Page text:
The Ogaden National Liberation Front, an ethnic Somali group that has fought alongside insurgents in Somalia, also kidnapped seven Chinese workers, said Bereket Simon, an adviser to the Ethiopian prime minister.This was a cold blooded killing," Bereket told The Associated Press. "This was organized."
In a statement sent to the AP, the rebel group said it had launched "military operations against units of the Ethiopian armed forces guarding an oil exploration site," in the east of the country. It also warned international oil companies not to operate in the region. Without offering details, the statement said rebels "wiped out" three Ethiopian military units and destroyed the facility.
China's official Xinhua News Agency identified the Chinese workers and Ethiopian guards as employees of the Zhongyuan Petroleum Exploration Bureau, a division of China Petroleum & Chemical Corp., a huge state-run oil company better known as Sinopec.
Xu Shuang, the general manager of Zhongyuan Petroleum Exploration Bureau, based in Addis Ababa, said nine of its Chinese oil workers were killed, seven Chinese workers were kidnapped and 65 Ethiopians were killed in the fighting.
The Zhongyuan official, whose company began working in Ethiopia's volatile Somali Regional State last year, declined to give further details of the attack.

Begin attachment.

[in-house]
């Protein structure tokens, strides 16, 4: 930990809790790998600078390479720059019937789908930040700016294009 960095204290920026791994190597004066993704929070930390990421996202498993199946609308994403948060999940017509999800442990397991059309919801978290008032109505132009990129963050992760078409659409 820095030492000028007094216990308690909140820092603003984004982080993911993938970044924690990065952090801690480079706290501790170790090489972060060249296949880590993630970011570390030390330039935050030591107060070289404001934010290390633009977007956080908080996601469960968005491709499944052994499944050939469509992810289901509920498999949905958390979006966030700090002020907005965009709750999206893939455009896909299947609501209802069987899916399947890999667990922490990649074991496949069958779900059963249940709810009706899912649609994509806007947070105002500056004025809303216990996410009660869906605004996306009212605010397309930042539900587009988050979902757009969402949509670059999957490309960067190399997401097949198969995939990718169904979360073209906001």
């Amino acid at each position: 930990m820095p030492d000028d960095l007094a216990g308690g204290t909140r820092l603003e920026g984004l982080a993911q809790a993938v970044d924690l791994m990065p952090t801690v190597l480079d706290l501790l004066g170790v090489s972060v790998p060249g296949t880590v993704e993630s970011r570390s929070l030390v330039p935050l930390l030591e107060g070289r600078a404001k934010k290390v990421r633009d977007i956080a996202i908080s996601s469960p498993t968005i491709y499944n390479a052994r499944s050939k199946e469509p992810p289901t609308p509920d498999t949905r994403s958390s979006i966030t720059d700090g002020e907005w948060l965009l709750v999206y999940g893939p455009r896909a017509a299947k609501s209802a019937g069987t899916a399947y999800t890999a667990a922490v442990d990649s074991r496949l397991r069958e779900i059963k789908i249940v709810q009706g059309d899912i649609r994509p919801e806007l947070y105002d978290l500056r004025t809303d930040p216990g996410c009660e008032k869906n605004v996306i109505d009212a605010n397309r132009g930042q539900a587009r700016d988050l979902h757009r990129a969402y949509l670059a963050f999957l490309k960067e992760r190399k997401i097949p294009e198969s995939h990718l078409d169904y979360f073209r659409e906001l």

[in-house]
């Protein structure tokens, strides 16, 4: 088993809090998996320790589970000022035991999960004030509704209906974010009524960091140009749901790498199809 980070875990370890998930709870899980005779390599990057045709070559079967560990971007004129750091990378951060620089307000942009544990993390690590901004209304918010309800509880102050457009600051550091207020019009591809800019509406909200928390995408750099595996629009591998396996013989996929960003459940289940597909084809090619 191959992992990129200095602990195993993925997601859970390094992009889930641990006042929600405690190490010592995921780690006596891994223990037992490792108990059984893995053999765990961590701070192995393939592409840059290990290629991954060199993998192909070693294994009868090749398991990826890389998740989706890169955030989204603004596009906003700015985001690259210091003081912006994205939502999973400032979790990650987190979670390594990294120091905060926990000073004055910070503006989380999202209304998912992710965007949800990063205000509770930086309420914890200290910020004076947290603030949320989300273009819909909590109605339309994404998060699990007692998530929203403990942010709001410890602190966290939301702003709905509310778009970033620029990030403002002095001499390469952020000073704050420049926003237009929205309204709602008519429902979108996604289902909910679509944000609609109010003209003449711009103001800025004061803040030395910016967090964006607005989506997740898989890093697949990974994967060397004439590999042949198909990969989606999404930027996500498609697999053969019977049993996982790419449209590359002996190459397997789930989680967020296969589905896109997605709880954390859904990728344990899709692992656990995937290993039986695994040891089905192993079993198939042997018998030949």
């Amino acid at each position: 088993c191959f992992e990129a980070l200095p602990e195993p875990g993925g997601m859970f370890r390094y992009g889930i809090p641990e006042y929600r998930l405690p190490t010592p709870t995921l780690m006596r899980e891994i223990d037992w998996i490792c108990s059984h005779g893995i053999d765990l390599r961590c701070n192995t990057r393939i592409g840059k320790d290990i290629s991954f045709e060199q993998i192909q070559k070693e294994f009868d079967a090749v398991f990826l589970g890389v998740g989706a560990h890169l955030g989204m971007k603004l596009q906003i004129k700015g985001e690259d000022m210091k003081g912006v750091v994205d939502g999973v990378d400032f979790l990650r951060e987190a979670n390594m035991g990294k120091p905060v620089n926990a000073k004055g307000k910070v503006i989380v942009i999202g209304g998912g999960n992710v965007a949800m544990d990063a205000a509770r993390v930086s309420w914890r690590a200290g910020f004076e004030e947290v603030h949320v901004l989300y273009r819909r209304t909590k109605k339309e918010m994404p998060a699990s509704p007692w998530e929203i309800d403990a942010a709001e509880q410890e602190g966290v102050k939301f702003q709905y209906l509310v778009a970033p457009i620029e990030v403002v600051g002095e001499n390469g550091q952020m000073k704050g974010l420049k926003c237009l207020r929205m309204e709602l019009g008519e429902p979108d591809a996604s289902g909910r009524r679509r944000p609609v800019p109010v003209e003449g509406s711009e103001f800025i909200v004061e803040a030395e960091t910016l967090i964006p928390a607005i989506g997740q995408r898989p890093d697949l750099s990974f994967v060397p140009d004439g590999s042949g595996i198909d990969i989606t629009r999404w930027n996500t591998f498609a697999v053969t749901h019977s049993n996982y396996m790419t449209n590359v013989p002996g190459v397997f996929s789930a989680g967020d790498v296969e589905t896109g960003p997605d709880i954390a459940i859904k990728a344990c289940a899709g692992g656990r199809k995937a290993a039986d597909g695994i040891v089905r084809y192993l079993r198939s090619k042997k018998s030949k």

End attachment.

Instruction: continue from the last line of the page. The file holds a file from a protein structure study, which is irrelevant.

The attack took place early Tuesday morning in Abole, a small town 75 miles away from the state's capital Jijiga, close to the Somali border. Bereket said several Ethiopian troops were wounded in the gunbattle in the area, one of Ethiopia's poorest with bad communications and roads.
"The army is pursuing them. We will track them down dead or alive. We will make sure these people will be hunted and be brought to justice."
He said the group was also linked to the Eritrean government, which Ethiopia has repeatedly accused of waging terror attacks. Eritrea denies the claims.
Both countries, which fought a border war that ended in 2000, are accused of backing rival sides in the Somali conflict.
China has increased its presence in Africa in recent years in a hunt for oil and other natural resources to feed its rapidly growing economy. Its forays into areas considered politically unstable, however, has exposed Chinese workers to attacks.
The Ogaden National Liberation Front issued a warning last year that any investment in the Ogaden area that also benefited the Ethiopian government "would not be tolerated."
The Ogaden National Liberation Front has been waging a low-level insurgency with the aim of creating an independent state for ethnic Somalis. Somalia lost control of the region, the size of Britain and home to around 4 million people, in a war in 1977.
The rebel group also has been fighting Ethiopian troops inside Somalia, where Ethiopia has been backing the government in crushing an Islamic movement and re-establishing control over the country.
In Nigeria, armed militants seeking a greater share of that country's oil wealth kidnapped nine Chinese oil workers in January, and two more in March. Two were still being held, though hostages are normally released unharmed in Nigeria, after a ransom is paid.
Also in March in Nigeria, five Chinese telecommunications workers were abducted for two weeks.
Last Mod: 24 Nisan 2007, 19:55